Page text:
Mother nature never lets us down, proving time and time again that everything we will always need is right in front of us, if we would only dig a little further.
In a recent media briefing, at the Australian Science and Medical Centre, Dr Justin Chalker from Flinders University announced that they have developed a “A brand new, dirt cheap, non-toxic polymer that literally sucks mercury out of water and soil is set to become a game changer in the battle against one of the world’s most reviled pollutants.”
The material is made from the industrial waste products sulphur and limonene a colorless liquid hydrocarbon extracted from the peel of citrus fruits such as lemons and oranges and is very inexpensive to produce given the amount of global waste. Making it affordable to produce in large-scale environmental clean ups.
Mercury contamination plagues many areas of the world, affecting both food and water supplies and creating a serious need for an efficient and cost-effective method to trap this mercury,” says Dr Chalker.
“Until now, there has been no such method, but the new sulphur-limonene polysulfide addresses this urgent need.”
Japan, known to be one of the countries who are at high risk of this toxic chemical, many contracting Minamata disease a neurological disorder that causes numbness in the hands and feet, muscle weakness, loss of peripheral vision and damage to hearing and speech upon severe exposure to mercury.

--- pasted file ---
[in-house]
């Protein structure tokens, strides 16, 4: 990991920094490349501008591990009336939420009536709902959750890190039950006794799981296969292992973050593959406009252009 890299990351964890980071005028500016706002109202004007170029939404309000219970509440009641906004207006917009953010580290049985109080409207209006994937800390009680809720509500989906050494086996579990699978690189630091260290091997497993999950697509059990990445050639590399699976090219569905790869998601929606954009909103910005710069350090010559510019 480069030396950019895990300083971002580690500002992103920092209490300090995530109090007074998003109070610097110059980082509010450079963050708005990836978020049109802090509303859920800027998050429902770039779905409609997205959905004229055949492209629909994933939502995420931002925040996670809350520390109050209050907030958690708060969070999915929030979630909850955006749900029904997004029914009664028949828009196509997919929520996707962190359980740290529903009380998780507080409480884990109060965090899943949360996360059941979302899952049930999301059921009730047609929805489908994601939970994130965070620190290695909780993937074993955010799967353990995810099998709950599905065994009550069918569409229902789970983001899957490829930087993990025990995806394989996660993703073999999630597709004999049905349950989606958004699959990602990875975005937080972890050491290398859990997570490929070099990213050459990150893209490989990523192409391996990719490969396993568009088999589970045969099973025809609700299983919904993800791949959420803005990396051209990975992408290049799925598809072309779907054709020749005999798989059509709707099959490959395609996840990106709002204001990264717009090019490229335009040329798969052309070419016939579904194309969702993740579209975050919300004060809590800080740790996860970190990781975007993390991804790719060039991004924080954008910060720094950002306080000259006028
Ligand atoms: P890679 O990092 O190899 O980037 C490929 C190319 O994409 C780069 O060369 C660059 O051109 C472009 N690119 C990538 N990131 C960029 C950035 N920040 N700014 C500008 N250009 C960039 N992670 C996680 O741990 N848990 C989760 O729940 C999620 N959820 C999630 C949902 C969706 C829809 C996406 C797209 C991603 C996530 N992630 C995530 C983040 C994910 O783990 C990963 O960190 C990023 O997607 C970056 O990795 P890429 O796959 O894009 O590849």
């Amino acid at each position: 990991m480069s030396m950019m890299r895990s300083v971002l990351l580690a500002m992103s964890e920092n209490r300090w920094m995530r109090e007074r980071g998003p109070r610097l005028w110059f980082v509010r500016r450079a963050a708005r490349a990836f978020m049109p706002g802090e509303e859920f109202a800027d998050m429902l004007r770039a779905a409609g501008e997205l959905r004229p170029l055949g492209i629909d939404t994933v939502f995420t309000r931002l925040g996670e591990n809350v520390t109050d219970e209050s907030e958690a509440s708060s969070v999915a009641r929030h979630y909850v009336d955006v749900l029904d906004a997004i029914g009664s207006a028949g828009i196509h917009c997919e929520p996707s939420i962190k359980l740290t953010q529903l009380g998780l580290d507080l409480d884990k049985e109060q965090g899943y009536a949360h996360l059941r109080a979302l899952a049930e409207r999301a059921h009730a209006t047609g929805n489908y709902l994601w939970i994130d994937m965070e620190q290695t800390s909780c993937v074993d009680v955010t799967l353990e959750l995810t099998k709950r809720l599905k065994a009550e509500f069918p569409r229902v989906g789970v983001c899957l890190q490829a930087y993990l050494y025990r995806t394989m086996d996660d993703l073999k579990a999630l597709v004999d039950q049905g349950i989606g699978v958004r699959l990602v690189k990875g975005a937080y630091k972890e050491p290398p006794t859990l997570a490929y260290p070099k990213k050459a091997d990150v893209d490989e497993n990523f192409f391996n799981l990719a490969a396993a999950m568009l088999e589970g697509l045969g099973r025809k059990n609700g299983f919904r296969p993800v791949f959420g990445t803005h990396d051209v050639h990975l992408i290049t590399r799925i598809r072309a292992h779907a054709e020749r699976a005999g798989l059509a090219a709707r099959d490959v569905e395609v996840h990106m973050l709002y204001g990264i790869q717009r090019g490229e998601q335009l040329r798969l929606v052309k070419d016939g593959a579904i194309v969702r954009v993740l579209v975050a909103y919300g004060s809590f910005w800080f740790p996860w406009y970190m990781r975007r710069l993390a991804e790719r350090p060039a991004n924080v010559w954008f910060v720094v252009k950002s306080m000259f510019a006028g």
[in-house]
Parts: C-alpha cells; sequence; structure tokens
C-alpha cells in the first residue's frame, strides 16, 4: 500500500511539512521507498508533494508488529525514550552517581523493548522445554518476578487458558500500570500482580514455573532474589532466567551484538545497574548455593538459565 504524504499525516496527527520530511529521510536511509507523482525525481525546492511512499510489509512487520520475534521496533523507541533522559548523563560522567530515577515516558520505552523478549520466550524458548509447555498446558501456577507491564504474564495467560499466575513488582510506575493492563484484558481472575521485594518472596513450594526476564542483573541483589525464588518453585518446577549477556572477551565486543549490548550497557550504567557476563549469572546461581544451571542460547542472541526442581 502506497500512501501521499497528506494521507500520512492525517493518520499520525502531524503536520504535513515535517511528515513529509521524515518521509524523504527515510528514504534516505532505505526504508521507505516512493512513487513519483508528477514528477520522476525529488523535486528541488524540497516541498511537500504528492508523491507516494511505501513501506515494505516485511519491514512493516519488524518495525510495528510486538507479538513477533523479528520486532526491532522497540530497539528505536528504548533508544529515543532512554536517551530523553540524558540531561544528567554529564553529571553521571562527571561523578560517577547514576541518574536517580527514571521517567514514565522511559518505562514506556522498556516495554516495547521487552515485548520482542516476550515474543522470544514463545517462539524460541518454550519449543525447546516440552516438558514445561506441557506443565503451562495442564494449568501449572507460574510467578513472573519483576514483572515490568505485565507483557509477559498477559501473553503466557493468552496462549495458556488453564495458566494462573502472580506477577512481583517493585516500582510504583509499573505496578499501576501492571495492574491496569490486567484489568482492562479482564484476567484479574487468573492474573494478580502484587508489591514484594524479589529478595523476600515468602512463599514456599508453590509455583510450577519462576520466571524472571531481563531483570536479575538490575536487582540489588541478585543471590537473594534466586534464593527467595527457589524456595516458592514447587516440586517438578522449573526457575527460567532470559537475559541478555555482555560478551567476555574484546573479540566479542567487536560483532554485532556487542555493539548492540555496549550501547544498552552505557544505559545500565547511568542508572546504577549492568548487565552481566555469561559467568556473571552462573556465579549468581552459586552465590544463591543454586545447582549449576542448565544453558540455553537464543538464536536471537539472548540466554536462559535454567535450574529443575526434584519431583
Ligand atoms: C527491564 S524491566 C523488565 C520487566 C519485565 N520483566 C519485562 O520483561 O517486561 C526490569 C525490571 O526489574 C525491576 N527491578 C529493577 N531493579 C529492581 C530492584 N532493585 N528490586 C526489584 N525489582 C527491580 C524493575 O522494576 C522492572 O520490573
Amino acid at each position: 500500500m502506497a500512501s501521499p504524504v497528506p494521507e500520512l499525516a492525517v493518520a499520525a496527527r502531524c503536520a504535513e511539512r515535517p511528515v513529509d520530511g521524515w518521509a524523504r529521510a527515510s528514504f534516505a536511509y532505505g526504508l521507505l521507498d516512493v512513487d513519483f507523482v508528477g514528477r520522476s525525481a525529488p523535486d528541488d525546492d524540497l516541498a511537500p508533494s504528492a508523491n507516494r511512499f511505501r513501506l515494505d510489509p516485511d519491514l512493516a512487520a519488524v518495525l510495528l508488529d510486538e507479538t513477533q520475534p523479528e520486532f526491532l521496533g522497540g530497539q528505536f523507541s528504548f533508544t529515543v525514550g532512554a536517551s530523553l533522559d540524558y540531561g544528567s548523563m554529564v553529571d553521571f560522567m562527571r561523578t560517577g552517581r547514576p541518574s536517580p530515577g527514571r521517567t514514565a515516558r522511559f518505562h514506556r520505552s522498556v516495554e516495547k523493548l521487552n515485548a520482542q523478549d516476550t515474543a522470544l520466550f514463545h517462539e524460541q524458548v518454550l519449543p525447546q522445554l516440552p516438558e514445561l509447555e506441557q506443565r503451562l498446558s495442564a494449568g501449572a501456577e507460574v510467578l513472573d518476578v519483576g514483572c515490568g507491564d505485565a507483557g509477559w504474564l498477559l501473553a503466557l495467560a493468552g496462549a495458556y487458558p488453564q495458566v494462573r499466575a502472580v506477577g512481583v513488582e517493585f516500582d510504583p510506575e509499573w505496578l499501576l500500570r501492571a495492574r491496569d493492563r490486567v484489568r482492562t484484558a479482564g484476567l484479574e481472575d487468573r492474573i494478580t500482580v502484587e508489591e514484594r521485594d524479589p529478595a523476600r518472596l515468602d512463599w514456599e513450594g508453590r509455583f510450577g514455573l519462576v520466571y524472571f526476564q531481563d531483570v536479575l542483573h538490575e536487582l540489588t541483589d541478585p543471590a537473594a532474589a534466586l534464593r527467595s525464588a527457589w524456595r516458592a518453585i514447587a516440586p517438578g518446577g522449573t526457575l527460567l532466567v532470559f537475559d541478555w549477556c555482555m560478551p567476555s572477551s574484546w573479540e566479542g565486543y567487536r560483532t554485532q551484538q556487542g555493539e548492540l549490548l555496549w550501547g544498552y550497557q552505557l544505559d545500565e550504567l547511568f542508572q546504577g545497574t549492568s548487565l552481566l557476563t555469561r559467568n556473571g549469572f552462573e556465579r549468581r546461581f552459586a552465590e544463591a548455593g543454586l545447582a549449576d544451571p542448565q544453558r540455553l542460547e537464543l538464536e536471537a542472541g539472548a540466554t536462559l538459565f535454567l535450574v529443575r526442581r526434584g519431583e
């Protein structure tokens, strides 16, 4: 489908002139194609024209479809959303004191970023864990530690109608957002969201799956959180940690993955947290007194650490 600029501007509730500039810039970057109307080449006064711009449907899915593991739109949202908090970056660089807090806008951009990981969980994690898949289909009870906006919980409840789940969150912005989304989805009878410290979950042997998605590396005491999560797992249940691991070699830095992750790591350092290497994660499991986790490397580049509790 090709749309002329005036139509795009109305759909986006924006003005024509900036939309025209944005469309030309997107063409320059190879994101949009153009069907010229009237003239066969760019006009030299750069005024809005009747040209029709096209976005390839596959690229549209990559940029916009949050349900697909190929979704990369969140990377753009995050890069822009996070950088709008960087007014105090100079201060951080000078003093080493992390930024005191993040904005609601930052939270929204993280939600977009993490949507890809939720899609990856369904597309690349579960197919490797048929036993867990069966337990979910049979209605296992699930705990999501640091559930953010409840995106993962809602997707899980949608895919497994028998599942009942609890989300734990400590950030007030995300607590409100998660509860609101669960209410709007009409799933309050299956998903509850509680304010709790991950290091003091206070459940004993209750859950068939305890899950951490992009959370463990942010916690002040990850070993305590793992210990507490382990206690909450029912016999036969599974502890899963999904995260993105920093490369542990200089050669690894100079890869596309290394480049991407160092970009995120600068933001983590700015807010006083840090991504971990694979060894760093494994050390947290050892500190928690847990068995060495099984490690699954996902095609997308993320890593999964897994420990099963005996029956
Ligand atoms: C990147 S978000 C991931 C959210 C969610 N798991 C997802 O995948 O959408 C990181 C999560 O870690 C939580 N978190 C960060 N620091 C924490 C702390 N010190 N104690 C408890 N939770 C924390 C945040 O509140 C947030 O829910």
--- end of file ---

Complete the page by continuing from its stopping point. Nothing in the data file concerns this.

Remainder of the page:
This toxin has significant implications for human health, whether ingested through eating contaminated fish or contracted through the skin, mercury exposure is proven to damage the central nervous system. Those at risk in particular are pregnant women and children.
As of March 2001, 2,265 victims had been officially recognized in Japan as having Minamata disease (1,784 of whom had died).
“So not only is this new polymer good for solving the problem of mercury pollution, but it also has the added environmental bonus of putting this waste material to good use while converting them into a form that is much easier to store so that once the material is ‘full’ it can easily be removed and replaced.” states Dr. Chalker
Dr. Chalkers polymer has also been found to remove toxic metals from water even in small amounts as the dark red material turns yellow when it absorbs mercury.
by LJ Vanier